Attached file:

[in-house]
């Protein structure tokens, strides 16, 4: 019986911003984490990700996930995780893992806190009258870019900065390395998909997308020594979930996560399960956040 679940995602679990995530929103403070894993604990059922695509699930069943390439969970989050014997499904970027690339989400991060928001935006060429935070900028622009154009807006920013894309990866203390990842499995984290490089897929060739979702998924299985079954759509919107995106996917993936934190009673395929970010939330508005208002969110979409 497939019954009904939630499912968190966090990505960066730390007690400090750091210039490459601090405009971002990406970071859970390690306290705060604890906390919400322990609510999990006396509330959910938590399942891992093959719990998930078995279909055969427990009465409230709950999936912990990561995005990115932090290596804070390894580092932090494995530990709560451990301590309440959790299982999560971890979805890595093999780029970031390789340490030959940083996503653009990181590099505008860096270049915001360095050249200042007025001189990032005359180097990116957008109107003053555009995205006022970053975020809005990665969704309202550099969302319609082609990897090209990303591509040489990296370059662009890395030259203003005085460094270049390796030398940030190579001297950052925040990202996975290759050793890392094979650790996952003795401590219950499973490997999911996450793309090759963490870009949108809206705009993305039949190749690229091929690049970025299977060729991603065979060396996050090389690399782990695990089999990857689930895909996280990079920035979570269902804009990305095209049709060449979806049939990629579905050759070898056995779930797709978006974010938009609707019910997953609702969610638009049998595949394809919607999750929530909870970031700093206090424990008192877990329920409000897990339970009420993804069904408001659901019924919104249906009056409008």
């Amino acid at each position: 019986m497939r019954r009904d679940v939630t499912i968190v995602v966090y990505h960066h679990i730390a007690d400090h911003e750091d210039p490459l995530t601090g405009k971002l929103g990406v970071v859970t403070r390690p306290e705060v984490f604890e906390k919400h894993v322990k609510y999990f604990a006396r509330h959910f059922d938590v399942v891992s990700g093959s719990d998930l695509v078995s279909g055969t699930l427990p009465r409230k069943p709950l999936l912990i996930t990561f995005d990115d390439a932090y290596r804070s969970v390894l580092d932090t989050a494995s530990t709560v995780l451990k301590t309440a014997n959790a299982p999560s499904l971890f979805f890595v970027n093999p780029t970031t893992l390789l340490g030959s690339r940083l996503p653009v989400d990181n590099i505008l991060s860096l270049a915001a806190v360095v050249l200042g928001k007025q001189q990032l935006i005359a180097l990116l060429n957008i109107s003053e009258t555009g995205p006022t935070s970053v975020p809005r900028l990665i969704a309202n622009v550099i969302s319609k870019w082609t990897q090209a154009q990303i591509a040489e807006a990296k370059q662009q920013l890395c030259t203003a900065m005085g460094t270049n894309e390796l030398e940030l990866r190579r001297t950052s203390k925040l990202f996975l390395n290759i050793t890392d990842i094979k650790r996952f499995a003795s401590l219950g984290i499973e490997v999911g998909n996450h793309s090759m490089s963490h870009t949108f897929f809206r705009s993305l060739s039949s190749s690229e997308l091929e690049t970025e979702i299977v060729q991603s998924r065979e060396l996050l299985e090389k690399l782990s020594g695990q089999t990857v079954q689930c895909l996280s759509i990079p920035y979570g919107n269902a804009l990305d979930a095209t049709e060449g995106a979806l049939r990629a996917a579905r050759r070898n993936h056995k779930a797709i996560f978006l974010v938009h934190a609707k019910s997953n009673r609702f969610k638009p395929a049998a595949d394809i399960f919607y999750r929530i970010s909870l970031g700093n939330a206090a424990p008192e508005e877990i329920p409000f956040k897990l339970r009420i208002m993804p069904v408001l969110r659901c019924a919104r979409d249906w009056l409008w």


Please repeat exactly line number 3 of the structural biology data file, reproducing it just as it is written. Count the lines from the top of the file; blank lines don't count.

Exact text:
């Amino acid at each position: 019986m497939r019954r009904d679940v939630t499912i968190v995602v966090y990505h960066h679990i730390a007690d400090h911003e750091d210039p490459l995530t601090g405009k971002l929103g990406v970071v859970t403070r390690p306290e705060v984490f604890e906390k919400h894993v322990k609510y999990f604990a006396r509330h959910f059922d938590v399942v891992s990700g093959s719990d998930l695509v078995s279909g055969t699930l427990p009465r409230k069943p709950l999936l912990i996930t990561f995005d990115d390439a932090y290596r804070s969970v390894l580092d932090t989050a494995s530990t709560v995780l451990k301590t309440a014997n959790a299982p999560s499904l971890f979805f890595v970027n093999p780029t970031t893992l390789l340490g030959s690339r940083l996503p653009v989400d990181n590099i505008l991060s860096l270049a915001a806190v360095v050249l200042g928001k007025q001189q990032l935006i005359a180097l990116l060429n957008i109107s003053e009258t555009g995205p006022t935070s970053v975020p809005r900028l990665i969704a309202n622009v550099i969302s319609k870019w082609t990897q090209a154009q990303i591509a040489e807006a990296k370059q662009q920013l890395c030259t203003a900065m005085g460094t270049n894309e390796l030398e940030l990866r190579r001297t950052s203390k925040l990202f996975l390395n290759i050793t890392d990842i094979k650790r996952f499995a003795s401590l219950g984290i499973e490997v999911g998909n996450h793309s090759m490089s963490h870009t949108f897929f809206r705009s993305l060739s039949s190749s690229e997308l091929e690049t970025e979702i299977v060729q991603s998924r065979e060396l996050l299985e090389k690399l782990s020594g695990q089999t990857v079954q689930c895909l996280s759509i990079p920035y979570g919107n269902a804009l990305d979930a095209t049709e060449g995106a979806l049939r990629a996917a579905r050759r070898n993936h056995k779930a797709i996560f978006l974010v938009h934190a609707k019910s997953n009673r609702f969610k638009p395929a049998a595949d394809i399960f919607y999750r929530i970010s909870l970031g700093n939330a206090a424990p008192e508005e877990i329920p409000f956040k897990l339970r009420i208002m993804p069904v408001l969110r659901c019924a919104r979409d249906w009056l409008w």